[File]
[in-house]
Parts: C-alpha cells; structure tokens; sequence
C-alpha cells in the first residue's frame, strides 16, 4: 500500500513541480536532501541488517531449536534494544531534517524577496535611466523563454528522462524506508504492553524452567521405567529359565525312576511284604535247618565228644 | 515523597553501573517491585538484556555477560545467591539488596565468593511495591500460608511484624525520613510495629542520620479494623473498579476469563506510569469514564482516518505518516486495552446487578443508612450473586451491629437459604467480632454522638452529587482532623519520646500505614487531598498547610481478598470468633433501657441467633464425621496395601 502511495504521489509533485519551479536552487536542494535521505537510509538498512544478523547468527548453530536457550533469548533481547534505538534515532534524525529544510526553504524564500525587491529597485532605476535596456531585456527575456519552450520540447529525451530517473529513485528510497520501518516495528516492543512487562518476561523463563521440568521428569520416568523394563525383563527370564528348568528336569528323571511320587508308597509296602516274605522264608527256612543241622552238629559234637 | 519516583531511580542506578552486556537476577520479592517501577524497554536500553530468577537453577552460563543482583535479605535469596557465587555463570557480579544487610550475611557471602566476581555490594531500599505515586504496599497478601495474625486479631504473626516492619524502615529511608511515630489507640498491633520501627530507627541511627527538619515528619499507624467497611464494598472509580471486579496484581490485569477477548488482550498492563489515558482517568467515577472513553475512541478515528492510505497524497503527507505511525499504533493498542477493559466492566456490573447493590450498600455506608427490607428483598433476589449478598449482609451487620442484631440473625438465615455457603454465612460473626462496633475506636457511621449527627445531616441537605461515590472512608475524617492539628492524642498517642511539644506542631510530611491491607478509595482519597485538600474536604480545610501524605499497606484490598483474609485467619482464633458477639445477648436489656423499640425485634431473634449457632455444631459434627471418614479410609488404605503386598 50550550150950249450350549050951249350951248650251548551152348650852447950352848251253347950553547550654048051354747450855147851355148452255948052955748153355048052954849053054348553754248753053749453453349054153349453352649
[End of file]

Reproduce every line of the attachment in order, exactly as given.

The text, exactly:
[in-house]
Parts: C-alpha cells; structure tokens; sequence
C-alpha cells in the first residue's frame, strides 16, 4: 500500500513541480536532501541488517531449536534494544531534517524577496535611466523563454528522462524506508504492553524452567521405567529359565525312576511284604535247618565228644 | 515523597553501573517491585538484556555477560545467591539488596565468593511495591500460608511484624525520613510495629542520620479494623473498579476469563506510569469514564482516518505518516486495552446487578443508612450473586451491629437459604467480632454522638452529587482532623519520646500505614487531598498547610481478598470468633433501657441467633464425621496395601 502511495504521489509533485519551479536552487536542494535521505537510509538498512544478523547468527548453530536457550533469548533481547534505538534515532534524525529544510526553504524564500525587491529597485532605476535596456531585456527575456519552450520540447529525451530517473529513485528510497520501518516495528516492543512487562518476561523463563521440568521428569520416568523394563525383563527370564528348568528336569528323571511320587508308597509296602516274605522264608527256612543241622552238629559234637 | 519516583531511580542506578552486556537476577520479592517501577524497554536500553530468577537453577552460563543482583535479605535469596557465587555463570557480579544487610550475611557471602566476581555490594531500599505515586504496599497478601495474625486479631504473626516492619524502615529511608511515630489507640498491633520501627530507627541511627527538619515528619499507624467497611464494598472509580471486579496484581490485569477477548488482550498492563489515558482517568467515577472513553475512541478515528492510505497524497503527507505511525499504533493498542477493559466492566456490573447493590450498600455506608427490607428483598433476589449478598449482609451487620442484631440473625438465615455457603454465612460473626462496633475506636457511621449527627445531616441537605461515590472512608475524617492539628492524642498517642511539644506542631510530611491491607478509595482519597485538600474536604480545610501524605499497606484490598483474609485467619482464633458477639445477648436489656423499640425485634431473634449457632455444631459434627471418614479410609488404605503386598 50550550150950249450350549050951249350951248650251548551152348650852447950352848251253347950553547550654048051354747450855147851355148452255948052955748153355048052954849053054348553754248753053749453453349054153349453352649